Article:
Classification: Colony Stimulating Factor
Sargramostim is a type of colony stimulating factor, which is a group of medications that stimulate the production and function of blood cells. Granulocyte macrophage colony-stimulating factor (GM-CSF) is a protein produced by the body to increase production of certain white blood cells. Sargramostim is a man-made version of GM-CSF that stimulates white blood cell production, and in particular, neutrophil, macrophage, and dendritic cell production. These types of cells are responsible for fighting infection and are often decreased during cancer therapy. Neutrophils are the most abundant type of white blood cell and are the first to respond to fight infection. When the number of these neutrophils drops below 1000/mm3, it is called neutropenia and puts the patient at significant risk of infection. Macrophages fight infection by ingesting bacteria, but are longer acting than neutrophils. Dendritic cells make up only 1% of white blood cells, but are constantly scanning the area, notifying neutrophils and macrophages when they detect infection.
Sargramostim is most often given as a subcutaneous injection (given under the skin), but can be given directly into a vein (intravenous, IV). It is given once a day, preferably at the same time of day, until the neutrophil count returns to normal. The actual dose is determined by your healthcare provider and is based on your body size. Sargramostim should be refrigerated. To lessen the sting of the injection, take it out of the refrigerator 30 minutes ahead of time. Sargramostim should be started no sooner than 24 hours after completion of chemotherapy.
There are a number of things you can do to manage the side effects of Sargramostim. Talk to your doctor or nurse about these recommendations. They can help you decide what will work best for you. These are some of the most common side effects:
Sargramostim stimulates the bone marrow to produce many white blood cells, which can lead to pain in the bones. This pain is often felt in the bones of the thighs, hips and upper arms. Your healthcare team may not want you to take acetaminophen (Tylenol®) because it can "mask" a fever, so talk to them about what pain relievers you can take.
Sargramostim can cause a low fever, but this could also be a sign of infection. Any fever (temperature > 100.4) should be reported to your healthcare team right away. Be sure you have a contact number for evenings and weekends, when the office is closed.
Some people experience redness, swelling, or itching at the site of injection. This is usually temporary. The injection is known to sting or burn if given when it is cold. Take the medication out of the refrigerator 30 minutes ahead of time to allow it to come up to room temperature before administration. Rotate the sites where the injection is given, inject slowly and/or numb the area with ice prior to giving the injection.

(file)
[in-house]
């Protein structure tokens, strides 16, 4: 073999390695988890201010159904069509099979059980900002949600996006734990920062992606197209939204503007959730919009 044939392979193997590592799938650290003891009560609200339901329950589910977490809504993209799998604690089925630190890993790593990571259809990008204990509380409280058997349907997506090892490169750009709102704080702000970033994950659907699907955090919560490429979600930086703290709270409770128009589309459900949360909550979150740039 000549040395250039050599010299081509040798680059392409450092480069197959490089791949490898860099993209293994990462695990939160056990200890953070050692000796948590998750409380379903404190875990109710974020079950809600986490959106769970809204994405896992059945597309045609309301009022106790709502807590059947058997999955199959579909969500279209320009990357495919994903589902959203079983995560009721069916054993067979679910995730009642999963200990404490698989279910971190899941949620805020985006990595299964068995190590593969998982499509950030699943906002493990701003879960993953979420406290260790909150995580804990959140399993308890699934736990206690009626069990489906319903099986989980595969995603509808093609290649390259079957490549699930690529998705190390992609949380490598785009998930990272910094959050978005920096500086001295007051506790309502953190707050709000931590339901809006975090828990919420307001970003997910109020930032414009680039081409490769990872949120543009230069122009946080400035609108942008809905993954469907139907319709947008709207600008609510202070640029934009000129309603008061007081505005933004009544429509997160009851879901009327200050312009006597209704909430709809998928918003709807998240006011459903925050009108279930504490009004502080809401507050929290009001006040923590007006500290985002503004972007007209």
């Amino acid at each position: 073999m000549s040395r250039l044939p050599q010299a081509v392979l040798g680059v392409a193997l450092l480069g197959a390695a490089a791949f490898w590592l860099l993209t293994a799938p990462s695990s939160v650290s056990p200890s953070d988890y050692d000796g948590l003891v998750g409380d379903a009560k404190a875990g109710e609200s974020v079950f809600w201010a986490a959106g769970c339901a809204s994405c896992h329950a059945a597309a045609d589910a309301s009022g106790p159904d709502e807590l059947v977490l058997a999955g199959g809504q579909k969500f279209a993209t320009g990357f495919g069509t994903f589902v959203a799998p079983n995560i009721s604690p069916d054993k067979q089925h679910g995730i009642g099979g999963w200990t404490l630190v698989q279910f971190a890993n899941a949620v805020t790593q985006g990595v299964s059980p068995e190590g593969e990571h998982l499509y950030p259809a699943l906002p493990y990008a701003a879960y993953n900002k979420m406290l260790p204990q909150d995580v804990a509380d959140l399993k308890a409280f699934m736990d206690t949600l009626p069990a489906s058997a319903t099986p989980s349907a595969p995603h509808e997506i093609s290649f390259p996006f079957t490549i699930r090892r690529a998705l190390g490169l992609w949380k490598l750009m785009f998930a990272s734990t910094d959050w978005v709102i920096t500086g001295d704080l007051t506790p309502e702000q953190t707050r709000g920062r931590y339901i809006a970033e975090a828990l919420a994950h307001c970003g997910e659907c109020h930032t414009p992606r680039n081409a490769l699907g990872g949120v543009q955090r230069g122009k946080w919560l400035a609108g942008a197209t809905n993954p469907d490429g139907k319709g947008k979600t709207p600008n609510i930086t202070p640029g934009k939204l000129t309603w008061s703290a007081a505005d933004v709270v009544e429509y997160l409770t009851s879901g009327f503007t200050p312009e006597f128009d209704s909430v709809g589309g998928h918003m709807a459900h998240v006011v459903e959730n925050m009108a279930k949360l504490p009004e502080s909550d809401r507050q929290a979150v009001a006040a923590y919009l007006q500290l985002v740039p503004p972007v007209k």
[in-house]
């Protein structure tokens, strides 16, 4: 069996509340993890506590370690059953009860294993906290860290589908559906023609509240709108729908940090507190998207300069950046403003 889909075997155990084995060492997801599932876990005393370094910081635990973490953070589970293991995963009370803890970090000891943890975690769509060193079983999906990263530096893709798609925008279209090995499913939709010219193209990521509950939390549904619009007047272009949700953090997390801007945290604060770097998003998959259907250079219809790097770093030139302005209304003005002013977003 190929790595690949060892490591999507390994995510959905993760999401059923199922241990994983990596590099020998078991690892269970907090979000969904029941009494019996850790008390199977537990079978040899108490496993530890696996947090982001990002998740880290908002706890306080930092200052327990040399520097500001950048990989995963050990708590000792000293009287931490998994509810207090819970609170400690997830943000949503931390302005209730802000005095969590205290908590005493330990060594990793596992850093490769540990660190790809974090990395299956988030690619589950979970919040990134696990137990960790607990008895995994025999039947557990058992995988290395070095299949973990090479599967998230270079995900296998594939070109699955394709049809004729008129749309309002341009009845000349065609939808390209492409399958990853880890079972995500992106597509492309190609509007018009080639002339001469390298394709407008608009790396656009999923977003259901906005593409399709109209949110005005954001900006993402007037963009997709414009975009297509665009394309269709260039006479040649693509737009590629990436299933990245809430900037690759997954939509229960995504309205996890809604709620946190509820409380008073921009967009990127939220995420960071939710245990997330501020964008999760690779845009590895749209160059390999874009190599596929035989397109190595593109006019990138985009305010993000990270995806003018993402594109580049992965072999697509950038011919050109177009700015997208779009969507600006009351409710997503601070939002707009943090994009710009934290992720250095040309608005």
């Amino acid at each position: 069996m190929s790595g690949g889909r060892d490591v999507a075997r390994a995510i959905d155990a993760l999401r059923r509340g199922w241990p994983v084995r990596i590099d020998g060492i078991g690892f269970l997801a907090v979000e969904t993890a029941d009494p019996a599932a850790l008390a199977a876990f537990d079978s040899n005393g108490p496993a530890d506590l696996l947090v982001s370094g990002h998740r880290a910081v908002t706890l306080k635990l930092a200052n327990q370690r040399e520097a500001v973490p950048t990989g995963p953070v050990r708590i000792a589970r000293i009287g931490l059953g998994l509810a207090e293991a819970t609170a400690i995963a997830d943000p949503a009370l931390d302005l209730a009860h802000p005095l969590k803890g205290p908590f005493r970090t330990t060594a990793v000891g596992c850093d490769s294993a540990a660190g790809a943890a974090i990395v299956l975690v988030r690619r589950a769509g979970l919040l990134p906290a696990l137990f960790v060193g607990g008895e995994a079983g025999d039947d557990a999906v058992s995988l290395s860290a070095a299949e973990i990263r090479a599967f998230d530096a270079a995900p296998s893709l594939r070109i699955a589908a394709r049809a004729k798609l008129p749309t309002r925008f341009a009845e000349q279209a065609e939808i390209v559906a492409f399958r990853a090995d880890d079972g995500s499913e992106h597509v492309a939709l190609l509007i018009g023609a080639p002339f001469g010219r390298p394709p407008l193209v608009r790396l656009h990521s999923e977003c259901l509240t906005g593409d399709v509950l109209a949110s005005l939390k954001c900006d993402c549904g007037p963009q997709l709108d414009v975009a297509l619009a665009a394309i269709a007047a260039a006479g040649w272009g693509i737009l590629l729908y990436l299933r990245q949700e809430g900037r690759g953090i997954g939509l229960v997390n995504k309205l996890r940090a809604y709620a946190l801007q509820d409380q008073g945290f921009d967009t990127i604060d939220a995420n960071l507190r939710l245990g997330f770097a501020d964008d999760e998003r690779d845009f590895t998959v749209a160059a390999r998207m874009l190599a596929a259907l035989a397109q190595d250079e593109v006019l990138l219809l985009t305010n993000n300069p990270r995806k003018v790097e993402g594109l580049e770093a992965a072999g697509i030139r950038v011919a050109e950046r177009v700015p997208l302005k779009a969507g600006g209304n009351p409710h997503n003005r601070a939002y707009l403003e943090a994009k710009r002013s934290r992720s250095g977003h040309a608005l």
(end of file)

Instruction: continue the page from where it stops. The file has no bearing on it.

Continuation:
White blood cells (WBC) are important for fighting infection. While receiving treatment, your WBC count can drop, putting you at a higher risk of getting an infection. You should let your doctor or nurse know right away if you have a fever (temperature greater than 100.4°), sore throat or cold, shortness of breath, cough, burning with urination, or a sore that doesn't heal.
Tips to preventing infection:
For more suggestions, read the Neutropenia Tip Sheet.
Following the first dose of sargramostim, there have been reports of difficulty breathing, flushing, low blood pressure, lightheadedness and elevated heart rate. These symptoms did not occur with future doses, but you should report this to your healthcare team immediately. This reaction is more common with intravenous administration of the drug.
Swelling and fluid retention (which can occur in the lungs or heart) have been reported. Patients receiving this medication should report any shortness of breath, cough, swelling in arms, legs or face to the healthcare team immediately.
The following side effects were also reported in clinical trials: decreased kidney function, elevation of liver enzymes (detected on blood tests) that resolve when the drug is stopped.
Apr 4, 2012 - Patients with breast cancer who are vaccinated with AE37, the Ii-Key hybrid of the human epidermal growth factor receptor 2-derived peptide, together with the immunoadjuvant granulocyte macrophage colony-stimulating factor (GMCSF), have significant immune responses compared with those vaccinated with GMCSF alone, according to a phase II study presented at the annual meeting of the American Association for Cancer Research, held from March 31 to April 4 in Chicago.